Satisfaction lies in the effort, not in the attainment. Full effort is full victory. – Mahatma Gandhi
This reminds me of John Wooden’s teaching that it doesn’t matter if you win, if you don’t play your best, and it’s okay to lose if you do. The great privilege, and reward, is the competition, and who it asks and allows you to be.
It is how you play the game. I would much rather enjoy the planning and preparation, the training and effort, the visualization and strategizing, the game and each play or possession and the adjustments at half-time (or whenever), than placing all my attention on the moment of completion — when a scoreboard, or a judge, or whatever, tells me if I’m a “Winner,” or not.
When you do your best you have won. Not always the game, but the internal contest. If you’re worried about, or focused on, something else, ask yourself “Why?” It’s very unlikely that there’s a good answer. You’re the only score-keeper or judge that matters.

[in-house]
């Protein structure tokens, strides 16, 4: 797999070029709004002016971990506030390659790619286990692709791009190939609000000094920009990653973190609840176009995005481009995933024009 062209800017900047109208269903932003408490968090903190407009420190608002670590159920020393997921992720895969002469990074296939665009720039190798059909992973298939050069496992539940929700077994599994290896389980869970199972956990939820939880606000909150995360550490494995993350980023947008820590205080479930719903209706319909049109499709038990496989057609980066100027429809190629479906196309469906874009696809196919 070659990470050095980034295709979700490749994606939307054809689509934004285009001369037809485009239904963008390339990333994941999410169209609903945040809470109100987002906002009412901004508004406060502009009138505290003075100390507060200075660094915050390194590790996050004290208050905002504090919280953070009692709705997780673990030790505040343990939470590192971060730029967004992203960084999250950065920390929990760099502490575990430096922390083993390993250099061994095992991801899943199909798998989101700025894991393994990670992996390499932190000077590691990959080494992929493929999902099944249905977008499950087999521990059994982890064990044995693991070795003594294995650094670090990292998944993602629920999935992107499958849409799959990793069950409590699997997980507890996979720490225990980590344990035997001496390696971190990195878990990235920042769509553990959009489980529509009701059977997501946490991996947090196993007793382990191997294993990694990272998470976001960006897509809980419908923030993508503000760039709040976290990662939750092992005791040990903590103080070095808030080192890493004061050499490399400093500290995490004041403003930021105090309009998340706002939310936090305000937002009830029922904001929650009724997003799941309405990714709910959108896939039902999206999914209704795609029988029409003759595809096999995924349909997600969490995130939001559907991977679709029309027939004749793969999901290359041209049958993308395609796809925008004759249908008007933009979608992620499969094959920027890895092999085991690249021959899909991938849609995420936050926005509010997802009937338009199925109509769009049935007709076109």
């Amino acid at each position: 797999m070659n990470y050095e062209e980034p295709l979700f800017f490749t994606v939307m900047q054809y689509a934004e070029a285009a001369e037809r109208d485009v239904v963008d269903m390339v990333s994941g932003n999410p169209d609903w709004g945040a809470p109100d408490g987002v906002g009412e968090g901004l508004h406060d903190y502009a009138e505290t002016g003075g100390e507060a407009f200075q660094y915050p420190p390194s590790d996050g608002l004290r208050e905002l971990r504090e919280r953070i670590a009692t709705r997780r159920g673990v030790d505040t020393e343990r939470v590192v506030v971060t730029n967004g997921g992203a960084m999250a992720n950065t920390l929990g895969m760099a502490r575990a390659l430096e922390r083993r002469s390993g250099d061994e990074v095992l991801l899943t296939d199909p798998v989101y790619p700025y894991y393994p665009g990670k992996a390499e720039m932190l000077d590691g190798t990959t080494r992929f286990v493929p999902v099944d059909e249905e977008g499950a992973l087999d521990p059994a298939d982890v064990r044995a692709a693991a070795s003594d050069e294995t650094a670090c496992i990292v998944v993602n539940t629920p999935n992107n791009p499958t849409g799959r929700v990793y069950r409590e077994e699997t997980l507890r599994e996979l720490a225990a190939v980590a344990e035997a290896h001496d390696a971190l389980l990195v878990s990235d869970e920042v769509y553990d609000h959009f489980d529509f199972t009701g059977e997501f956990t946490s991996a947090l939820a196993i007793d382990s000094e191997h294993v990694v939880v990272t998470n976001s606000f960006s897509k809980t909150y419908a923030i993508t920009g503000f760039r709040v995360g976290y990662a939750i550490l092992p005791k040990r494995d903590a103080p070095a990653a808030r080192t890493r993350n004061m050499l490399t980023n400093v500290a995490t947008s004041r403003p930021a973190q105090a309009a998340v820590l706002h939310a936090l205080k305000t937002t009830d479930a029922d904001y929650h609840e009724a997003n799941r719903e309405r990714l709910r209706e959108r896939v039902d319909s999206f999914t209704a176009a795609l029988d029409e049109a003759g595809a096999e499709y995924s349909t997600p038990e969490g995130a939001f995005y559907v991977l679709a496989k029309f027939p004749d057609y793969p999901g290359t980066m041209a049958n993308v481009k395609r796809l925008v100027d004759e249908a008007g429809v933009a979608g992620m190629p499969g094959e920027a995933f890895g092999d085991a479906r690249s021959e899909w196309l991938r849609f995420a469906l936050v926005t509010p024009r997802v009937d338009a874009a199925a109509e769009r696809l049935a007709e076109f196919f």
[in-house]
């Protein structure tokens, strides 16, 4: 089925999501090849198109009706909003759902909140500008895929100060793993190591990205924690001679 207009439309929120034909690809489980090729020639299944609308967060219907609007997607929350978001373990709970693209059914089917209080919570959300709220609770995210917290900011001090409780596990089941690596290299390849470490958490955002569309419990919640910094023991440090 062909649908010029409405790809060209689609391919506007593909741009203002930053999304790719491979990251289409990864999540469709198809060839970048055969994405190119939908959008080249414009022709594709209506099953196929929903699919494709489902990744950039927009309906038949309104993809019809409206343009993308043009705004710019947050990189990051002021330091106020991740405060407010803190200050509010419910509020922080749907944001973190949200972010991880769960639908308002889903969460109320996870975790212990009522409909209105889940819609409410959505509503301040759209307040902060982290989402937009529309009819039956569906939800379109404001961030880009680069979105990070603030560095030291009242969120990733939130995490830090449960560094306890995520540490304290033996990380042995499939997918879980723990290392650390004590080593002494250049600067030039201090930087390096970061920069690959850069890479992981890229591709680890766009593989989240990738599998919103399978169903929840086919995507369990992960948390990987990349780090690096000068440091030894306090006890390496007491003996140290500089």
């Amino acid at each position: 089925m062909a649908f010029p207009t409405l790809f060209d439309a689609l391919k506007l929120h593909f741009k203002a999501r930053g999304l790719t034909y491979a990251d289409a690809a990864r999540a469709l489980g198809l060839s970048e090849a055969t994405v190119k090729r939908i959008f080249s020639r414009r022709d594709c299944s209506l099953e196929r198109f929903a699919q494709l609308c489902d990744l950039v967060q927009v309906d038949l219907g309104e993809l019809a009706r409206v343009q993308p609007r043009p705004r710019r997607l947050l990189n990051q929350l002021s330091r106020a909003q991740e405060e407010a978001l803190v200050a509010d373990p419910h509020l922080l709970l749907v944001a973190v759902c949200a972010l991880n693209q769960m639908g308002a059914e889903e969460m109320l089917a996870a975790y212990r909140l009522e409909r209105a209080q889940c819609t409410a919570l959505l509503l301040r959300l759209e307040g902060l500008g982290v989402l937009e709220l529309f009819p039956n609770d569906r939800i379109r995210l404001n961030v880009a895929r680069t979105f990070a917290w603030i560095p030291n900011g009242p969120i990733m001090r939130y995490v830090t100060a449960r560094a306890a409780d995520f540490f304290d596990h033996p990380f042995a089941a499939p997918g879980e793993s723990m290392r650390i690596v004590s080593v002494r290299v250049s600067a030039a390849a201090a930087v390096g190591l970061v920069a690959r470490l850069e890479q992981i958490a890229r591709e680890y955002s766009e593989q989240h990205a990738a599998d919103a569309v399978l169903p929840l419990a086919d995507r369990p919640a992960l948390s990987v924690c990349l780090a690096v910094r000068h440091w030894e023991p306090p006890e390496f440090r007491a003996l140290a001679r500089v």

So, some coach-ey-ness for you: what tests you, and asks you for your best, but you’re not quite giving it? Where could you show up more fully, with more preparation, energy and presence? At work? With your spouse? With your kids? Many of these situations are not about traditional games and winning-and-losing situations, but what the game asks of you and what you actually give it (the game is a metaphor for everything in our lives . . . ).